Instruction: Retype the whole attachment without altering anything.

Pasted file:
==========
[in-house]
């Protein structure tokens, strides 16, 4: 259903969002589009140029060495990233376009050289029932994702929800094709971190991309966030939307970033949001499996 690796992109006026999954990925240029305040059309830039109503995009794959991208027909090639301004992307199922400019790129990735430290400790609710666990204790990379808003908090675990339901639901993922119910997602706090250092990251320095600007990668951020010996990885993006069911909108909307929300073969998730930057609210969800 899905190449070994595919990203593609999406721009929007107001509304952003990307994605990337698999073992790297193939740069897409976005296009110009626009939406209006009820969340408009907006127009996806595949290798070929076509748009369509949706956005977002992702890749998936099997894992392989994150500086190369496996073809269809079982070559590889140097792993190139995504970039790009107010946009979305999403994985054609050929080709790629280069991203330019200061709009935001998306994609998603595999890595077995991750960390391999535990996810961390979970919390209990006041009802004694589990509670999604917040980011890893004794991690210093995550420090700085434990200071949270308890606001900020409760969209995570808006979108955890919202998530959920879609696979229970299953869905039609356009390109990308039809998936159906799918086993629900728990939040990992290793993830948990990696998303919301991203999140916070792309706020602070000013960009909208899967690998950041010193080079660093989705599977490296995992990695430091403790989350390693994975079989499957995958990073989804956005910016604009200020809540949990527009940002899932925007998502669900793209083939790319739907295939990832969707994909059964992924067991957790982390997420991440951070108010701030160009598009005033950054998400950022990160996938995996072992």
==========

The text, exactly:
[in-house]
């Protein structure tokens, strides 16, 4: 259903969002589009140029060495990233376009050289029932994702929800094709971190991309966030939307970033949001499996 690796992109006026999954990925240029305040059309830039109503995009794959991208027909090639301004992307199922400019790129990735430290400790609710666990204790990379808003908090675990339901639901993922119910997602706090250092990251320095600007990668951020010996990885993006069911909108909307929300073969998730930057609210969800 899905190449070994595919990203593609999406721009929007107001509304952003990307994605990337698999073992790297193939740069897409976005296009110009626009939406209006009820969340408009907006127009996806595949290798070929076509748009369509949706956005977002992702890749998936099997894992392989994150500086190369496996073809269809079982070559590889140097792993190139995504970039790009107010946009979305999403994985054609050929080709790629280069991203330019200061709009935001998306994609998603595999890595077995991750960390391999535990996810961390979970919390209990006041009802004694589990509670999604917040980011890893004794991690210093995550420090700085434990200071949270308890606001900020409760969209995570808006979108955890919202998530959920879609696979229970299953869905039609356009390109990308039809998936159906799918086993629900728990939040990992290793993830948990990696998303919301991203999140916070792309706020602070000013960009909208899967690998950041010193080079660093989705599977490296995992990695430091403790989350390693994975079989499957995958990073989804956005910016604009200020809540949990527009940002899932925007998502669900793209083939790319739907295939990832969707994909059964992924067991957790982390997420991440951070108010701030160009598009005033950054998400950022990160996938995996072992």